Tuesday, August 14, 2012
If the approximately $72 million budget is approved, eight county school are slated to receive funding for air conditioning, which has been a controversial topic for the school system.
School system Superintendent S. Dallas Dance is requesting air conditioning funding for eight schools in his fiscal year 2014 state capital budget proposal—a stark contrast to his predecessor. Former Superintendent Joe Hairston faced criticism from Comptroller Peter Franchot in January for not requesting any air conditioning funds for the fiscal year 2013 budget. At this point, 36 percent of county schools have classrooms without air conditioning, according to figures provided by Baltimore County. The schools slated for air conditioning are listed in the budget, which is attached to this article. In a previous Patch story published in late July, Dance said that heat issues at schools are a "top, top priority." The Board of Education is …
Tuesday, July 3, 2012
S. Dallas Dance, 31, started his new role as Baltimore County Public Schools superintendent on July 1.
While some people have concerns about S. Dallas Dance's credentials, the new Baltimore County Public Schools superintendent says his skills set is what matters. "If you look at my resume—clearly you can see that any positions I had, I was asked to apply for them," Dance said. "As a matter of fact, in many cases, I didn't even apply, I was promoted to them." Dance, 31, took over the helm of the school system on July 1 from outgoing superintendent Joe Hairston, who served in the role for 12 years. Dance was previously chief of middle schools in the Houston, TX school system, and has held administrative and teaching positions in Virginia. Speaking to his ability, Dance told Patch that he was offered superintendent positions in New York, …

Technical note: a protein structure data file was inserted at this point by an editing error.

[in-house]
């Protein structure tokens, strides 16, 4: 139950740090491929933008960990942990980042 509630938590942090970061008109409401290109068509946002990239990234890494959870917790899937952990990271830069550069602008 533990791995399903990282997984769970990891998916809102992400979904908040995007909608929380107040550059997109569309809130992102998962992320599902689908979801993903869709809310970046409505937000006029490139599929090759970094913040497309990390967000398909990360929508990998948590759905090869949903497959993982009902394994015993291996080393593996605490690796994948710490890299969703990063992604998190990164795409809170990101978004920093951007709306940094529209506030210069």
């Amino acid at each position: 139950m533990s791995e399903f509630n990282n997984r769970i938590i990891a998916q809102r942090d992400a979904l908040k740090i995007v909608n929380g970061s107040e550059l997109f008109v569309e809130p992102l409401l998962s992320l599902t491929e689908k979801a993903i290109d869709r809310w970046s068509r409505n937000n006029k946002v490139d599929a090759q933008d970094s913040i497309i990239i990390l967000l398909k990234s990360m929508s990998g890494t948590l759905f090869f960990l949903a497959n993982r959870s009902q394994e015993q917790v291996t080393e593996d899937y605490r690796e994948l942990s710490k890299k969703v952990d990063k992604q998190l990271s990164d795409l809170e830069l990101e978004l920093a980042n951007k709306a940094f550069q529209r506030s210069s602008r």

Monday, April 9, 2012
A rule was adjusted in December 2011, following a complaint from a Perry Hall football coach about field closures following Hurricane Irene.
UPDATE (11:15 a.m.)—If inclement weather closes school fields to recreation organizations, Baltimore County Public Schools will coordinate with the county to close park fields as well, according to Superintendent Joe Hairston. "Therefore, there is consistency, between the school system and the Department of Recreation and Parks," Hairston stated in a letter to the County Council, dated March 30. The letter was in response to a request from County Councilman David Marks, on behalf of the County Council, for the adjustment of Rule 6303, which allows for the automatic closure of school fields whenever schools are closed countywide due to inclement weather. The County Council sent a request on March 20 for more flexibility to the rule, and to…
Thursday, March 22, 2012
A Perry Hall football coach said his team should not have been restricted from a school field days after Hurricane Irene.
UPDATE (1:25 p.m.)—Shortly after Hurricane Irene in August 2011, a Perry Hall football coach wasn't allowed to hold practice on the fields of Perry Hall Elementary School. The fields were free of debris, but because schools had been closed countywide, fields were closed to recreation groups, as well. "The frustrating part was that kids were still practicing on the [Department of Recreation and Parks'] fields—it was only the schools' fields that were closed," said Bill Lutostanski, who coaches 9 and under football. "I thought it was absurd." Lutostanski, who works as a Baltimore County firefighter, contacted County Councilman David Marks about the incident and submitted an op-ed to Patch. County officials are now asking county school …
Wednesday, February 29, 2012
Differences could derail plan to change the fully appointed Baltimore County school board for another year.
An expected amendment to a Senate bill could derail efforts to change how Baltimore County school board members are selected. The county's Senate delegation is expected to vote Wednesday to amend its version of a school board bill from a fully elected board to one that contains both elected and appointed members—the so-called hybrid school board. Currently, the bill, as proposed by Sen. Bobby Zirkin, calls for a fully elected school board made up of nine members. Sen. Zirkin, an Owings Mills Democrat and sponsor of the bill, said Tuesday the amendment creates a partially elected school board with one member elected from each of the county's current council districts. The board would also include up to four other members appointed at …